06/24/13

Eastern Bank Named SBA Small 7(a) Loan Lender Of The Year

Screen Shot 2013-06-24 at 9.54.43 AMAs Small Business Week came to a close, Wells Fargo was awarded 7(a) large loan lender of the year for 2012 with more than $1.24 billion in loans, supporting 37,000 jobs. The Small 7(a) lender of the year was shared by Village Bank & Trust of Des Plaines, IL and Eastern Bank of Boston, MA.

Eastern Bank focused on under-served markets making 207 loans, supporting 2,297 jobs, to earn the recognition from the SBA.

“SBA’s mission in support of small business encompasses much more than financial assistance and includes opportunities for investing and all kinds of entrepreneurial support. Our partners in these important areas are crucial to the success of our mission,” said SBA Administrator Karen Mills. “We at the SBA are proud of that partnership and pleased to honor these award winners for their role in helping small businesses startup, grow and succeed.”

Because Eastern Bank is part of the Lendio network of small business lenders, Brock Blake, Lendio Founder and CEO said, “Eastern Bank is one of those community banks that just gets it. They understand how important Main Street businesses are to local communities and they always seem to be looking for new ways to provide value to their customers. Their lending efforts online are just one of the ways they are working to set the standard for community banking. We couldn’t be happier to work with such a forward-thinking lender. They absolutely deserve the recognition.”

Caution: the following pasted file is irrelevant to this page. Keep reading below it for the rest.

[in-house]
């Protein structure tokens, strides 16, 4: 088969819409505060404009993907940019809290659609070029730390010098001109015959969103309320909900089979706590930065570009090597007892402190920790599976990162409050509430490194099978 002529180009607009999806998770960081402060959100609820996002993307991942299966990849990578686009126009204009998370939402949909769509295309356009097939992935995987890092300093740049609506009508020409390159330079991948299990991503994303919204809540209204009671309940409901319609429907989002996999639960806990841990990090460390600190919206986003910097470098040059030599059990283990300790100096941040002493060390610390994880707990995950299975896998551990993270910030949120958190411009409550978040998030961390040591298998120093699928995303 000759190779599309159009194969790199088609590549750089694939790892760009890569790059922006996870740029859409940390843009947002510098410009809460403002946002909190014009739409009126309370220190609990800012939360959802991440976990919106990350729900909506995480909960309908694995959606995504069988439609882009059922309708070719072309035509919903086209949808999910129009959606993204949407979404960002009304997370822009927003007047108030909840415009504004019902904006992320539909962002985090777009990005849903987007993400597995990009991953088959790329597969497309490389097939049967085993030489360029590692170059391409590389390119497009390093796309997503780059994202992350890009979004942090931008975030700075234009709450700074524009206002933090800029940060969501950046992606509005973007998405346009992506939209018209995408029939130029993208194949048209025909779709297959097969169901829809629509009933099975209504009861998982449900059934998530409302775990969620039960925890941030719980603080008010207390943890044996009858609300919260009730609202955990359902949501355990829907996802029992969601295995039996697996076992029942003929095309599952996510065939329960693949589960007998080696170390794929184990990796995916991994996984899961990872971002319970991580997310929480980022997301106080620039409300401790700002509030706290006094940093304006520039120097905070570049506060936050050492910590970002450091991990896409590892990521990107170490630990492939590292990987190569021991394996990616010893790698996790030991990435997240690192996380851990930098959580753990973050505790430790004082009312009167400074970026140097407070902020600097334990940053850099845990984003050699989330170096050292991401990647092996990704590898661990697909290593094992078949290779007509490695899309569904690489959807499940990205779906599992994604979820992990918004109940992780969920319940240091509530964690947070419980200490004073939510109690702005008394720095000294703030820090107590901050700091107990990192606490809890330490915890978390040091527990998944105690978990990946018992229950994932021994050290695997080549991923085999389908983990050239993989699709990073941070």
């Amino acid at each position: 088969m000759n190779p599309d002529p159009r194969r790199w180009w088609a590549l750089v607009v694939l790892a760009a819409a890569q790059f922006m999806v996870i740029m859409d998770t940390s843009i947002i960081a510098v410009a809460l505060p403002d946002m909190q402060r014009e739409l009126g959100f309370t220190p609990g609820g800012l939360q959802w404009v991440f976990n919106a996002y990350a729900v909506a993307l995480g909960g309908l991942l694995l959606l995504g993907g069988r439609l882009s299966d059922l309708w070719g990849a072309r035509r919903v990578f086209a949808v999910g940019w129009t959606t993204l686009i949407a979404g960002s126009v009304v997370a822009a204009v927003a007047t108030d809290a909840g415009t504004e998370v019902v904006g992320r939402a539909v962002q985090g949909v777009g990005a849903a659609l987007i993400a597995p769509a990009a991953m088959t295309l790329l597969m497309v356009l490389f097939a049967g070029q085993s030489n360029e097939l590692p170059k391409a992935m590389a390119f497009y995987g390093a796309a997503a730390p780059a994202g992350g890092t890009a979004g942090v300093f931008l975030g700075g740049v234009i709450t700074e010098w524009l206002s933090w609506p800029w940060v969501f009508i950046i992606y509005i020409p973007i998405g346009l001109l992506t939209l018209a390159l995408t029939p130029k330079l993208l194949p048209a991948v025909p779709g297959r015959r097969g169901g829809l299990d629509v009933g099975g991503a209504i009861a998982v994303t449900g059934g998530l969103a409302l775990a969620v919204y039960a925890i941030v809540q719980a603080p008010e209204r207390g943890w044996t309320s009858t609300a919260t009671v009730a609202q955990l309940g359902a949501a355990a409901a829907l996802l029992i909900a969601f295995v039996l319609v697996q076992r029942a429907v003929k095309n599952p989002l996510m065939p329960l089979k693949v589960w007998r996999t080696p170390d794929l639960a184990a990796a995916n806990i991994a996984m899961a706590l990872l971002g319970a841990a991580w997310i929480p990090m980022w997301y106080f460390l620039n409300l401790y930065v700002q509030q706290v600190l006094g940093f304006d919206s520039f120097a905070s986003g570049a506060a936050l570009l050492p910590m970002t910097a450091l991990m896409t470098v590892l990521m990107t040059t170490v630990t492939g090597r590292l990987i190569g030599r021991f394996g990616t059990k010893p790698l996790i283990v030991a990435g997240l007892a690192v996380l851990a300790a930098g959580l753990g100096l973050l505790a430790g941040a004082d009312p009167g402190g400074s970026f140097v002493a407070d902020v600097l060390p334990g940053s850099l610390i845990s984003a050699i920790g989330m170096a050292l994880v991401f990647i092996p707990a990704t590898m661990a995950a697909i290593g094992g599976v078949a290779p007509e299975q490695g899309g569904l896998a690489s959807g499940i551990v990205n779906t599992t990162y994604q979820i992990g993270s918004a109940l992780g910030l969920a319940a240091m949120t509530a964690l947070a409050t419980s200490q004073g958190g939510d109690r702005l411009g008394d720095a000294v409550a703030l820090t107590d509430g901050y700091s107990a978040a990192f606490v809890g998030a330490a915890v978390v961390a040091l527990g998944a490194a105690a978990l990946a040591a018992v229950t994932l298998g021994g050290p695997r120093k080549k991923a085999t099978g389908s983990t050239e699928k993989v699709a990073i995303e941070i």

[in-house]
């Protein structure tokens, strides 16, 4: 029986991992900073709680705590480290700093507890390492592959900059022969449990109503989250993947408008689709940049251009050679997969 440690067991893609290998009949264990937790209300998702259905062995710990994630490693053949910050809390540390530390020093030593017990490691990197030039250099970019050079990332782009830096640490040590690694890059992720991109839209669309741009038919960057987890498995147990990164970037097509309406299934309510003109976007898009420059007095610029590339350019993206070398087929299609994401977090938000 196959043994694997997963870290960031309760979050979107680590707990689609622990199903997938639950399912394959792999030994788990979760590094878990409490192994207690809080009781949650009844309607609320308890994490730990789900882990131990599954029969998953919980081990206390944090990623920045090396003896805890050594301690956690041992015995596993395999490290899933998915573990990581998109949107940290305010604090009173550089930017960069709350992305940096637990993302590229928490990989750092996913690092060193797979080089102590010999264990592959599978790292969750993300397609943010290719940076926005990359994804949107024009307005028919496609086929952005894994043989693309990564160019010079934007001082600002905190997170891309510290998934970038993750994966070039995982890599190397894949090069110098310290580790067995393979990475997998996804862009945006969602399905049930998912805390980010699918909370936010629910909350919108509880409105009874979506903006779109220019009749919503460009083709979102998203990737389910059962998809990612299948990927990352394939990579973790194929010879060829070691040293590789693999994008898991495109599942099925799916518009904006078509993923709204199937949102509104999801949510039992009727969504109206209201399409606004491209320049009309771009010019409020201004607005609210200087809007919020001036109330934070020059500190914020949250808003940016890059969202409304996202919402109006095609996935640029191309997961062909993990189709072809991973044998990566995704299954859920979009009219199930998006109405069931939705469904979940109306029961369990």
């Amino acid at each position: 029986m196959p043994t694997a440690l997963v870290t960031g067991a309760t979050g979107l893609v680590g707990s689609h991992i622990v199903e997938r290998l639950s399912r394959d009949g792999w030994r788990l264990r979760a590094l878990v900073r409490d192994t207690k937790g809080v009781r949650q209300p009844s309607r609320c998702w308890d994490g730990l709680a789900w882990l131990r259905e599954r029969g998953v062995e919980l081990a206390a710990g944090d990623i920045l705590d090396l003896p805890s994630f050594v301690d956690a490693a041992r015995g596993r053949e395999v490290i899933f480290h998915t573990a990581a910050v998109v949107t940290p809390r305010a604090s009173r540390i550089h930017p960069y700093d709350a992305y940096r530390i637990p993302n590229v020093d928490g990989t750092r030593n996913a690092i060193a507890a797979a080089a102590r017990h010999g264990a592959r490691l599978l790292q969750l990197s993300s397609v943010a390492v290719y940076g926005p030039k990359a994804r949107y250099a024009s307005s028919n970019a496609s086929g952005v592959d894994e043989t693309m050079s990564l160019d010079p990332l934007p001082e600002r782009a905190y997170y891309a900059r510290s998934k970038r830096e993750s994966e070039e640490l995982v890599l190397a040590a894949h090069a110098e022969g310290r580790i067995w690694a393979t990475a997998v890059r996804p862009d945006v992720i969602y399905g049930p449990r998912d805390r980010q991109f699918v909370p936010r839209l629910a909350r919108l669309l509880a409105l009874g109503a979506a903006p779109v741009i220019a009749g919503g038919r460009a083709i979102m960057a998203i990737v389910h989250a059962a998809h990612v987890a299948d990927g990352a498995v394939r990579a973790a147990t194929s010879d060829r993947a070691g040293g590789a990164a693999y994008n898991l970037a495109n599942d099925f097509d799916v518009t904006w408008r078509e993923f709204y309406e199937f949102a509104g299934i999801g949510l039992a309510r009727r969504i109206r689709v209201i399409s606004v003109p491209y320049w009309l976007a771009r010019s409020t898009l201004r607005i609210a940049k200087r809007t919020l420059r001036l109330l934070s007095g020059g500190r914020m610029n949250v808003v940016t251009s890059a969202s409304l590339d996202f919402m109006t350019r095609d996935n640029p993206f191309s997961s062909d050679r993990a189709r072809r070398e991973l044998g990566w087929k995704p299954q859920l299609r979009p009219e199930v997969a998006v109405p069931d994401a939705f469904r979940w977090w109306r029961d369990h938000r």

We’d like to congratulate all the lenders recognized by the SBA. The single biggest challenge faced by most small business owners is finding access to the capital they need to thrive and grow. I don’t think there’s any question that small business drives the economies of local communities. And, small business lending fuels small business growth.

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About the author

Ty Kiisel
Small business evangelist and veteran of over 30 years in the trenches of Main Street business, Ty makes small business financing and trends accessible in common sense language devoid of the jargon.

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